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  1. #1
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    Asymmetric wheel sizes affect handling?

    I am interested if anyone has knowledge of whether asymmetric size wheels affect handling, for better or worse, all other things equal.

    I am exploring converting my 29er to a 27.5 on the front wheel - I could get more travel without mucking up the geometry hardly at all. The front would be less gyroscopic and hence more flickable. The back would retain the advantages of the 29 with its rollover capability (where the most weight of the rider is).

    However, does the different diameter make handling 'funny'? I could see a smaller front meaning faster turn in, which would be good?

    I have looked on motorbike forums but the considerations there seem to be different.

    So, any advice/views much appreciated.

  2. #2
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    Re: Asymmetric wheel sizes affect handling?

    No personal experience, but what you should know is that when placing the 27, 5 front wheel, your axle will be lower to the ground, meaning you will change head angle and trail. Not by much, but these will have effect on handling. Probably your bike will feel a bit more twitchy

  3. #3
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    I think most who have tried different wheel sizes on the front vs back usually go with the larger diameter up front...

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  4. #4
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    Also, why do you think you will get any more travel?

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  5. #5
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    More travel : my bike currently has 110mm with 29" - the difference to 27.5" is 1.5" or 38mm. Half of that is 19mm, or 20mm approx.

    Therefore, if I put a 27.5" wheel in a 130mm fork on, it should be identical in ground to crown length terms, no change in the HA?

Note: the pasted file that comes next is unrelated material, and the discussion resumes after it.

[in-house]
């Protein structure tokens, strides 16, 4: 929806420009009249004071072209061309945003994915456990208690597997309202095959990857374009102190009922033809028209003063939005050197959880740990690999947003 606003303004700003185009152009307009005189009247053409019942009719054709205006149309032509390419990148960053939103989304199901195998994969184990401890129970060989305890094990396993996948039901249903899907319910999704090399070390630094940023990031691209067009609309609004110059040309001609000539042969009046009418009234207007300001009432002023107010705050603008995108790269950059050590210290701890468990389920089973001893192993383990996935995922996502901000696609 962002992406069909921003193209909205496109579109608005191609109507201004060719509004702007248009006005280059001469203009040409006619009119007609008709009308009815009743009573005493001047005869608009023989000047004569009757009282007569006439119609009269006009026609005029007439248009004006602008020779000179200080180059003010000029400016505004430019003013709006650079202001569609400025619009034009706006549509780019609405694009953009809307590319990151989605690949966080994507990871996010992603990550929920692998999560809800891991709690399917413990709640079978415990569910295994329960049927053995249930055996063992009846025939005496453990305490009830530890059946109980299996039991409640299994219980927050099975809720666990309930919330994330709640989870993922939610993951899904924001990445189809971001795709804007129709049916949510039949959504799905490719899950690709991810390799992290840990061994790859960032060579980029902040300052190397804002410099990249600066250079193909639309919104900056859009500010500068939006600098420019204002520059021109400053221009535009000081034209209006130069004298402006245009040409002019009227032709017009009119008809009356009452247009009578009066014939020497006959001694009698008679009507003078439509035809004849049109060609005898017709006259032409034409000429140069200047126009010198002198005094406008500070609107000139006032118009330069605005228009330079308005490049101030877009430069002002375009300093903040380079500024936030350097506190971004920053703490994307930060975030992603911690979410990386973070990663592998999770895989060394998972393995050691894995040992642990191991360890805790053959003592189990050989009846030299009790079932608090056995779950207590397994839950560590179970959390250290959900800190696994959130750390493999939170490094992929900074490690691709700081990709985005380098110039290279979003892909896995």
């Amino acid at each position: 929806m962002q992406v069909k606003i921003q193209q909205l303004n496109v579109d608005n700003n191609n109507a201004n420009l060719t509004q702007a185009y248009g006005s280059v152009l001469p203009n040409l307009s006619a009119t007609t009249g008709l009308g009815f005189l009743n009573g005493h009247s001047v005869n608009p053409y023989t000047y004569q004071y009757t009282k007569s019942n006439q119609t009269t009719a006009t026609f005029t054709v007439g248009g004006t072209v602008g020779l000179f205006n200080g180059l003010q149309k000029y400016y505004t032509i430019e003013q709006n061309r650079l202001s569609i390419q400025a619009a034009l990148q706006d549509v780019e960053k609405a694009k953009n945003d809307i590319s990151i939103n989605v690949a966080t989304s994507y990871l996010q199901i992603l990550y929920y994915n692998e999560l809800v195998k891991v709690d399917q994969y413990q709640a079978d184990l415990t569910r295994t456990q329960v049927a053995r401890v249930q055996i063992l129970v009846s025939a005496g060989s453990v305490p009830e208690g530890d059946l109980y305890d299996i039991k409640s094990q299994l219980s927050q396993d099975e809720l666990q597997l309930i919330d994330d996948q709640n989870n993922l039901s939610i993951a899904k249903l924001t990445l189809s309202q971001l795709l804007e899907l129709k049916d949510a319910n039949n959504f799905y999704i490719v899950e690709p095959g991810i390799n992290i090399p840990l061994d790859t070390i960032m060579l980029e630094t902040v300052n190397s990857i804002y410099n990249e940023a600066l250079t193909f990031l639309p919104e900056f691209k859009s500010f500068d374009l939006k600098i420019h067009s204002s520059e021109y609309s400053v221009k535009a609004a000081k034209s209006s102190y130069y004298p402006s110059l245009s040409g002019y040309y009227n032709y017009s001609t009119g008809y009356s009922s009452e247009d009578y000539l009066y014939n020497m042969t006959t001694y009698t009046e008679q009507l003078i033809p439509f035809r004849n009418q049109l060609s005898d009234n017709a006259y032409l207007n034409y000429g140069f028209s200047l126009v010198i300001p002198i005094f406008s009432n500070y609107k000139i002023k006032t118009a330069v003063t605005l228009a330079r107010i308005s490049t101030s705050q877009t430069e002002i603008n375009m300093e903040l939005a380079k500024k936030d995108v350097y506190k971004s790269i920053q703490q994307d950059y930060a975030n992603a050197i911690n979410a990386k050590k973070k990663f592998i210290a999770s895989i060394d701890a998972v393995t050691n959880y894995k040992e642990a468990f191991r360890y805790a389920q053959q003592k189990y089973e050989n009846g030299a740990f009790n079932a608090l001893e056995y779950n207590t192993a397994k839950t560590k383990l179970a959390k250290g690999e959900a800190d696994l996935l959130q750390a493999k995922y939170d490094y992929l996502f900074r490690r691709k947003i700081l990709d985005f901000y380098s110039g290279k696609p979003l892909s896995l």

However, I can see it would result in a very slightly longer wheelbase and quite significant smaller trail (see Motorcycle rake, trail and offset explained | bikearama motorcycle blog to visualise this). The reduced trail would make it much twitchier.

    I can't see any reason for going with a large front and small rear on a mtb - would be the worst of both worlds imho.... It seems they do this in dirtbikes because the smaller wheel at the back handles the power better and takes a fatter tyre, while the thin larger front wheel cuts through crud to the ground below for grip, while giving more gyroscopic stability and less tank slap.
    Last edited by marvin rouge; 04-27-2013 at 02:05 PM.

  6. #6
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    Motor bikes have engines, they twist the throttle to bring the back end around when they need it, if they had to provide the power themselves the rear would not be the bigger tyre. As far as doing a 69er with 26/650B in the back and 29er in the front loosing the advantages of the 29er When was the last time you worried about your rear wheel getting hung up on something as opposed to having the front get hung up??
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  7. #7
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    Quote Originally Posted by LyNx View Post
    When was the last time you worried about your rear wheel getting hung up on something as opposed to having the front get hung up??
    Probably last week. Front end is always easy to kick. But I do notice the back wheel slowing markedly on obstacles, which is why 29ers roll so much better imho.

    I always ride the line for the rear wheel, doesn't everybody? Who gives a rats what the front wheel bounces off?

  8. #8
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    Asymmetric wheel sizes affect handling?

    Marvin....what you are saying is not making much sense to me...good luck anyways.

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  9. #9
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    While I agree that proficient technical riders do, in fact, ride lines for their REAR wheel, I'm not understanding what benefit would be gained from going to a 650b wheel in FRONT.

    Once you factor in tire sizes, a 650b is much closer to 26 than 29; this will have significant handling impact in a negative sense. Also, I don't understand how this will increase front travel. An "xx" travel front fork gets "xx" travel. Reducing wheel size won't change that.

  10. #10